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KALE - Brassica oleracea
Research & Studies
KALE - Brassica oleracea
There are 71 good studies at Kale. Here's a selection:
Abstracts with Kale Research
Kale juice significantly improves blood lipid profiles in hypercholesterolemic men.
Kale juice improves coronary artery disease risk factors in hypercholesterolemic men.
Biomed Environ Sci. 2008 Apr;21(2):91-7. PMID: 18548846
Soo Yeon Kim, Sun Yoon, Soo Mi Kwon, Kye Sook Park, Yang Cha Lee-Kim
OBJECTIVE: To evaluate the effect of 3-month kale (Brassica oleracea acephala) juice supplementation on coronary artery disease risk factors among hypercholesterolemic men. METHODS: Thirty-two men with hypercholesterolemia (> 200 mg/dL) were recruited after annual health examinations among the faculty and staff at university. The subjects consumed 150 mL of kale juice per day for a 12-week intervention period. Dietary and anthropometric assessments were performed and blood samples were collected to evaluate biochemical profiles before and after supplementation. RESULTS: Serum concentrations of HDL-cholesterol, and HDL- to LDL-cholesterol ratio were significantly increased by 27% (P<0.0001) and 52% (P<0.0001), respectively. The LDL-cholesterol concentration and the atherogenic index were significantly reduced by 10% (P=0.0007) and 24.2% (P<0.0001), respectively without affecting body mass index, waist and hip circumferences, or nutrient intakes after three months of supplementation. While there was no difference in the concentration of malondialdehyde, significant increase in glutathione peroxidase activity (P=0.0005) were accompanied by a significant increase in the serum selenium level (P=0.0132). It was also found that the responses of these risk factors to kale juice administration were dependent on smoking status. CONCLUSION: Regular meals supplementation with kale juice can favorably influence serum lipid profiles and antioxidant systems, and hence contribute to reduce the risks of coronary artery disease in male subjects with hyperlipidemia.
Article Published Date : Apr 01, 2008
Study Type : Human Study
Substances : Kale : CK(53) : AC(7)
Diseases : Cholesterol: High : CK(1226) : AC(195), HDL: Low : CK(305) : AC(50), High Cholesterol : CK(1774) : AC(271), Hypercholesterolemia : CK(1428) : AC(227)
High intake of fruit during adolescence could be associated with a lower risk of breast cancer.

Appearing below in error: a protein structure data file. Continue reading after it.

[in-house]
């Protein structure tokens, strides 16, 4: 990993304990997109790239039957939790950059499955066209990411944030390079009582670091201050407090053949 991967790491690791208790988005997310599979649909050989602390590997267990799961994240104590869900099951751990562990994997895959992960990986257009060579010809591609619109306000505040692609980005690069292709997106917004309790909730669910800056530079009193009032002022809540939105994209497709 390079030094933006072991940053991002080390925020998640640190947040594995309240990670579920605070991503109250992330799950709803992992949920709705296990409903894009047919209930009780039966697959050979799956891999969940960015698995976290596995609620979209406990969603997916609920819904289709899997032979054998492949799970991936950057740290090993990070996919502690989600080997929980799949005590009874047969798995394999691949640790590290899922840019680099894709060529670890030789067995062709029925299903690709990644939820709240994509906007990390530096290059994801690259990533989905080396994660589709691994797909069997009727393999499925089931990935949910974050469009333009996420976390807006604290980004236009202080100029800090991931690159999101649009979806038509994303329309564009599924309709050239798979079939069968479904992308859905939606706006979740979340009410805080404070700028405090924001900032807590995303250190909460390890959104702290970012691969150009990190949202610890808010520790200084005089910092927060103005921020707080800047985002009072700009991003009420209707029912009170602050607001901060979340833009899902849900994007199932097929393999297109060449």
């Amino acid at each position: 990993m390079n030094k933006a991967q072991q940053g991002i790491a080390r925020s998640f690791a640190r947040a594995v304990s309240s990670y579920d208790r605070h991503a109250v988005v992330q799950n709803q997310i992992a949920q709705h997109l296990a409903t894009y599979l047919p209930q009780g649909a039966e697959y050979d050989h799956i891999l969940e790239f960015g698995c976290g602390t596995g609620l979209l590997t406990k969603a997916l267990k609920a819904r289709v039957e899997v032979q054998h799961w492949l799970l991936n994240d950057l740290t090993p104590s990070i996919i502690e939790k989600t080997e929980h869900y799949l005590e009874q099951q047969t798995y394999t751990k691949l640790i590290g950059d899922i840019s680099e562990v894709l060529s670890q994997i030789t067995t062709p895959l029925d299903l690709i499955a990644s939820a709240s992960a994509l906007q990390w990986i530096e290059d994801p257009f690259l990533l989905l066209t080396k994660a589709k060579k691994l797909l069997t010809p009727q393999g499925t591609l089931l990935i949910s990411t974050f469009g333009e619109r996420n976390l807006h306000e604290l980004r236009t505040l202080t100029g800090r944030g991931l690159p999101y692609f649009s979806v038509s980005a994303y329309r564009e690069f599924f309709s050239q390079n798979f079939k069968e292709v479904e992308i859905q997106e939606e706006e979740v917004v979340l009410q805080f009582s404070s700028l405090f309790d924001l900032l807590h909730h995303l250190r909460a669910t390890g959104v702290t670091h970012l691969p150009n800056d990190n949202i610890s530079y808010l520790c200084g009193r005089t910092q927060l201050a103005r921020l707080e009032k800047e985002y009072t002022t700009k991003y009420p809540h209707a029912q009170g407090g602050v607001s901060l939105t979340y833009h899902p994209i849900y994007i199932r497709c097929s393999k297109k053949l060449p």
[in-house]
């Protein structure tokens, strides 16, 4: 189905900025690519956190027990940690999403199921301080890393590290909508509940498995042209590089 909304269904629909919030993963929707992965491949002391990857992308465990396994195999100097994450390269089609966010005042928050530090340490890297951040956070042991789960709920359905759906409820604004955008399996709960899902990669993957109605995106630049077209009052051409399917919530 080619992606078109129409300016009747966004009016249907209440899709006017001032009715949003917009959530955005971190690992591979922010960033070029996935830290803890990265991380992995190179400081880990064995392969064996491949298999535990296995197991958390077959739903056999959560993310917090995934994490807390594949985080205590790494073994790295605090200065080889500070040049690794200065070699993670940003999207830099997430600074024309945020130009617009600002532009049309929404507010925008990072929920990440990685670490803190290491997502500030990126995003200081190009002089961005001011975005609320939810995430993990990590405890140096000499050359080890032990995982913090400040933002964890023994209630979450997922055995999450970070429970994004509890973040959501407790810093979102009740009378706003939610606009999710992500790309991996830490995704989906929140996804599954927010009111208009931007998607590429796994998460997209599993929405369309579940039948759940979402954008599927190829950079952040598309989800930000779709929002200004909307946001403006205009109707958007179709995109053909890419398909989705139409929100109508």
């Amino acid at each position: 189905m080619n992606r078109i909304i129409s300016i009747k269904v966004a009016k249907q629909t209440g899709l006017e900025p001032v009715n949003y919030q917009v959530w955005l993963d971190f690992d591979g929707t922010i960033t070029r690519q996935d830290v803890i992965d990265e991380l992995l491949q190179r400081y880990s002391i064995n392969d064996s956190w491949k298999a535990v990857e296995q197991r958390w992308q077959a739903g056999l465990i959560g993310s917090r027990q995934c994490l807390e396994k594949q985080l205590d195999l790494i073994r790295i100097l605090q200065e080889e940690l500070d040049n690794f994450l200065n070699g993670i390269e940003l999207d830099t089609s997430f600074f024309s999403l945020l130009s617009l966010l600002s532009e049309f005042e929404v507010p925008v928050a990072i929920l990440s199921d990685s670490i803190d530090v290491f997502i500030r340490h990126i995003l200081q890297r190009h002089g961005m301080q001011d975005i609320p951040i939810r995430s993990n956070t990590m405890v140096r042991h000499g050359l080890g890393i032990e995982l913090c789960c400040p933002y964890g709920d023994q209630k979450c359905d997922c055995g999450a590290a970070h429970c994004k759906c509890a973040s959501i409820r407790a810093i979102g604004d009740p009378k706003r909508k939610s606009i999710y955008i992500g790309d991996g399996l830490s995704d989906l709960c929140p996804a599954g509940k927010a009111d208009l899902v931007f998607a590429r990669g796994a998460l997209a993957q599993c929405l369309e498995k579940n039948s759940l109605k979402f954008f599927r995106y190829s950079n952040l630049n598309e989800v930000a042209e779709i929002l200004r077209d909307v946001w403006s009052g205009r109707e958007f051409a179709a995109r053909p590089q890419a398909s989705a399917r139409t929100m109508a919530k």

Fruit and vegetable consumption in adolescence and early adulthood and risk of breast cancer: population based cohort study.
BMJ. 2016 ;353:i2343. Epub 2016 May 11. PMID: 27170029
Maryam S Farvid, Wendy Y Chen, Karin B Michels, Eunyoung Cho, Walter C Willett, A Heather Eliassen
Maryam S Farvid
OBJECTIVE: To evaluate the association between fruit and vegetable intake during adolescence and early adulthood and risk of breast cancer.
DESIGN: Prospective cohort study.
SETTING: Health professionals in the United States.
PARTICIPANTS: 90 476 premenopausal women aged 27-44 from the Nurses' Health Study II who completed a questionnaire on diet in 1991 as well as 44 223 of those women who completed a questionnaire about their diet during adolescence in 1998.
MAIN OUTCOME MEASURE: Incident cases of invasive breast cancer, identified through self report and confirmed by pathology report.
RESULTS: There were 3235 cases of invasive breast cancer during follow-up to 2013. Of these, 1347 cases were among women who completed a questionnaire about their diet during adolescence (ages 13-18). Total fruit consumption during adolescence was associated with a lower risk of breast cancer. The hazard ratio was 0.75 (95% confidence interval 0.62 to 0.90; P=0.01 for trend) for the highest (median intake 2.9 servings/day) versus the lowest (median intake 0.5 serving/day) fifth of intake. The association for fruit intake during adolescence was independent of adult fruit intake. There was no association between risk and total fruit intake in early adulthood and total vegetable intake in either adolescence or early adulthood. Higher early adulthood intake of fruits and vegetables rich in α carotene was associated with lower risk of premenopausal breast cancer. The hazard ratio was 0.82 (0.70 to0.96) for the highest fifth (median intake 0.5 serving/day) versus the lowest fifth (median intake 0.03 serving/day) intake. The association with adolescent fruit intake was stronger for both estrogen and progesterone receptor negative cancers than estrogen and progesterone receptor positive cancers(P=0.02 for heterogeneity). For individual fruits and vegetables, greater consumption of apple, banana, and grapes during adolescence and oranges and kale during early adulthood was significantly associated with a reduced risk of breast cancer. Fruit juice intake in adolescence or early adulthood was not associated with risk.
CONCLUSION: There is an association between higher fruit intake and lower risk of breast cancer. Food choices during adolescence might be particularly important.
Article Published Date : Dec 31, 2015
Study Type : Human Study
Substances : Apples : CK(374) : AC(100), Banana : CK(239) : AC(75), Fruit: All : CK(4608) : AC(976), Grape : CK(2355) : AC(625), Kale : CK(53) : AC(7), Vegetables: All : CK(1489) : AC(156)
Diseases : Breast Cancer : CK(3592) : AC(1064)
Additional Keywords : Risk Reduction : CK(6417) : AC(686)
PubMed comprises more than 28 million citations for biomedical literature from MEDLINE, life science journals, and online books.
There are 17345 on Kale.
There are 2097 on Brassica oleracea.
9 Diseases Researched for Kale
Prostate Cancer: Prevention120
2 Pharmacological Actions Researched for Kale